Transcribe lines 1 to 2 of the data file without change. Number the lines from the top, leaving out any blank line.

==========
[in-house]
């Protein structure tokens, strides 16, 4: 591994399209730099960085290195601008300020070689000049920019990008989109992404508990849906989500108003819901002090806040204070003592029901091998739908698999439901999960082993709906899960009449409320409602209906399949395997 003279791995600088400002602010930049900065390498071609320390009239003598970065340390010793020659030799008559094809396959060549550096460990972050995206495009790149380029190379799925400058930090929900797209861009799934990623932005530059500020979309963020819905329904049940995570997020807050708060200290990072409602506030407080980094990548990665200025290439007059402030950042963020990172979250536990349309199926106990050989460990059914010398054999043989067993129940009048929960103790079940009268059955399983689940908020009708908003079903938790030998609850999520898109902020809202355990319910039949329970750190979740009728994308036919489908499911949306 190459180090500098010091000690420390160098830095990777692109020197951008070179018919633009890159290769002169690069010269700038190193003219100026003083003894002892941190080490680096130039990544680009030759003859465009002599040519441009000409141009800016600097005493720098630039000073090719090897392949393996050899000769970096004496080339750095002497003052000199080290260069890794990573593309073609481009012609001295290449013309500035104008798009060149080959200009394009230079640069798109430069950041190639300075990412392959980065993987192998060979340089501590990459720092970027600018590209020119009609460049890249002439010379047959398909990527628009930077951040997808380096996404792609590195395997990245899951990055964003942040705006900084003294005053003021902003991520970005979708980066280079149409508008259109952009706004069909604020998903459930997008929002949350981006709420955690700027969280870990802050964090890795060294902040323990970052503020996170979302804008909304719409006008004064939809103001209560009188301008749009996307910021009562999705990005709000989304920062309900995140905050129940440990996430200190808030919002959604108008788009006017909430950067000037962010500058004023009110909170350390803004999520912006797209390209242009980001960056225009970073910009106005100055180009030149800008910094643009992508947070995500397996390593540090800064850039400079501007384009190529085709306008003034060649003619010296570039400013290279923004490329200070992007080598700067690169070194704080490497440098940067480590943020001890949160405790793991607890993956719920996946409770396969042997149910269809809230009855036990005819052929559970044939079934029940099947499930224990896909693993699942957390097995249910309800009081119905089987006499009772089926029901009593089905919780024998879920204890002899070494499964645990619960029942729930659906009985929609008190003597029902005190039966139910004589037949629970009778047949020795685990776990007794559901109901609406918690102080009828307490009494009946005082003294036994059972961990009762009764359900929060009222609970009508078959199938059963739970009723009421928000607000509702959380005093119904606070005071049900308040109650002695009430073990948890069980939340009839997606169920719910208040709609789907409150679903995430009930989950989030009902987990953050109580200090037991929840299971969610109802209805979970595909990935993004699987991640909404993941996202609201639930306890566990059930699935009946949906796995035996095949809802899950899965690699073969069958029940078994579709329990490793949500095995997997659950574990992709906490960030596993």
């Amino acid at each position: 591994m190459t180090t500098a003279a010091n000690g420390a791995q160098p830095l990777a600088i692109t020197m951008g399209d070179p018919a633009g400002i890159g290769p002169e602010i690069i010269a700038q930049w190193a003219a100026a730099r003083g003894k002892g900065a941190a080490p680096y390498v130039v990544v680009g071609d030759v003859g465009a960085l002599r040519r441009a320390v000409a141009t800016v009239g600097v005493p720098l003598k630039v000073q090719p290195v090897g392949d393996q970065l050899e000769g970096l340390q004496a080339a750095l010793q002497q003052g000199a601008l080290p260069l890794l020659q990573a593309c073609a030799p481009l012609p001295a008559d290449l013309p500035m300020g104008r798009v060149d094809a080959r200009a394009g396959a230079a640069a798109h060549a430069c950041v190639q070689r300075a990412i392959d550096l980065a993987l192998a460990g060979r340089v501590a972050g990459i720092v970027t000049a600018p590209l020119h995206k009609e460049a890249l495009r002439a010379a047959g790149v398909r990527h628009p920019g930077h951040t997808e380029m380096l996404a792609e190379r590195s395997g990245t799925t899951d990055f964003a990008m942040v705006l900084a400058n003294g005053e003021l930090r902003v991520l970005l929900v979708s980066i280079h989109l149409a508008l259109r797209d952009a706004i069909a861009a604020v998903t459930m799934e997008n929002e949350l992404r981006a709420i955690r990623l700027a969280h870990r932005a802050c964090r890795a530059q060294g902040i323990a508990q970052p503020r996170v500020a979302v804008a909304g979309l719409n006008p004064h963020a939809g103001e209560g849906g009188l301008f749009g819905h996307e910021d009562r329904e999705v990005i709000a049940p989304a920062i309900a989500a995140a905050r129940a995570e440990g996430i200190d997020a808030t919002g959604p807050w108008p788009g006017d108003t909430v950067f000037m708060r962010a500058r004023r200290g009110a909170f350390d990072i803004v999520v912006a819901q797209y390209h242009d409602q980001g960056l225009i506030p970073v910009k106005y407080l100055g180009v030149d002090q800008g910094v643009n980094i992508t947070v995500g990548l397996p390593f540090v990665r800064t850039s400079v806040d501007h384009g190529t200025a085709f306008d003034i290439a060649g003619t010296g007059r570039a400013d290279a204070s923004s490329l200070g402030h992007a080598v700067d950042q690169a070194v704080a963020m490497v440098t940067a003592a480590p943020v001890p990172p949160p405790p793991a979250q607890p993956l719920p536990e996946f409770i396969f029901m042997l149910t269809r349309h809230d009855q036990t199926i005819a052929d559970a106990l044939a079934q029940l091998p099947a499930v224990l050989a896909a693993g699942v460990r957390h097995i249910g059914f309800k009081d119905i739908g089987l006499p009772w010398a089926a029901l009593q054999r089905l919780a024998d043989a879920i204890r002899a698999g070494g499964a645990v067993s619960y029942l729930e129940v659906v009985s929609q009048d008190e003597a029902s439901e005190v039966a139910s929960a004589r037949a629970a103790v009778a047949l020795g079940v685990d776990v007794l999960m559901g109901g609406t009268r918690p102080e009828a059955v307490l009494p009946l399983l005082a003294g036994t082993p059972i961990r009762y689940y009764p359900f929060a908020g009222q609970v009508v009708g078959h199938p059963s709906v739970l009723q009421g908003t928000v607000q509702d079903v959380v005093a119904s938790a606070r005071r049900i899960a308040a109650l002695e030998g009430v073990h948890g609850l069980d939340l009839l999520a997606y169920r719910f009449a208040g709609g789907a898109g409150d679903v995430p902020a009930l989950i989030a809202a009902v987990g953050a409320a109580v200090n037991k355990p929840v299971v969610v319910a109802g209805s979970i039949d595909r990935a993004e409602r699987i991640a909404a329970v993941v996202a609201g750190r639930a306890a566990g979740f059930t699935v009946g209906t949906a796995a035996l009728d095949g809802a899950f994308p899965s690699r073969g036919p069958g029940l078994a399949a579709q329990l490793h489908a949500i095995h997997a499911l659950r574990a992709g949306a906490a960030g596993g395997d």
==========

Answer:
[in-house]
């Protein structure tokens, strides 16, 4: 591994399209730099960085290195601008300020070689000049920019990008989109992404508990849906989500108003819901002090806040204070003592029901091998739908698999439901999960082993709906899960009449409320409602209906399949395997 003279791995600088400002602010930049900065390498071609320390009239003598970065340390010793020659030799008559094809396959060549550096460990972050995206495009790149380029190379799925400058930090929900797209861009799934990623932005530059500020979309963020819905329904049940995570997020807050708060200290990072409602506030407080980094990548990665200025290439007059402030950042963020990172979250536990349309199926106990050989460990059914010398054999043989067993129940009048929960103790079940009268059955399983689940908020009708908003079903938790030998609850999520898109902020809202355990319910039949329970750190979740009728994308036919489908499911949306 190459180090500098010091000690420390160098830095990777692109020197951008070179018919633009890159290769002169690069010269700038190193003219100026003083003894002892941190080490680096130039990544680009030759003859465009002599040519441009000409141009800016600097005493720098630039000073090719090897392949393996050899000769970096004496080339750095002497003052000199080290260069890794990573593309073609481009012609001295290449013309500035104008798009060149080959200009394009230079640069798109430069950041190639300075990412392959980065993987192998060979340089501590990459720092970027600018590209020119009609460049890249002439010379047959398909990527628009930077951040997808380096996404792609590195395997990245899951990055964003942040705006900084003294005053003021902003991520970005979708980066280079149409508008259109952009706004069909604020998903459930997008929002949350981006709420955690700027969280870990802050964090890795060294902040323990970052503020996170979302804008909304719409006008004064939809103001209560009188301008749009996307910021009562999705990005709000989304920062309900995140905050129940440990996430200190808030919002959604108008788009006017909430950067000037962010500058004023009110909170350390803004999520912006797209390209242009980001960056225009970073910009106005100055180009030149800008910094643009992508947070995500397996390593540090800064850039400079501007384009190529085709306008003034060649003619010296570039400013290279923004490329200070992007080598700067690169070194704080490497440098940067480590943020001890949160405790793991607890993956719920996946409770396969042997149910269809809230009855036990005819052929559970044939079934029940099947499930224990896909693993699942957390097995249910309800009081119905089987006499009772089926029901009593089905919780024998879920204890002899070494499964645990619960029942729930659906009985929609008190003597029902005190039966139910004589037949629970009778047949020795685990776990007794559901109901609406918690102080009828307490009494009946005082003294036994059972961990009762009764359900929060009222609970009508078959199938059963739970009723009421928000607000509702959380005093119904606070005071049900308040109650002695009430073990948890069980939340009839997606169920719910208040709609789907409150679903995430009930989950989030009902987990953050109580200090037991929840299971969610109802209805979970595909990935993004699987991640909404993941996202609201639930306890566990059930699935009946949906796995035996095949809802899950899965690699073969069958029940078994579709329990490793949500095995997997659950574990992709906490960030596993």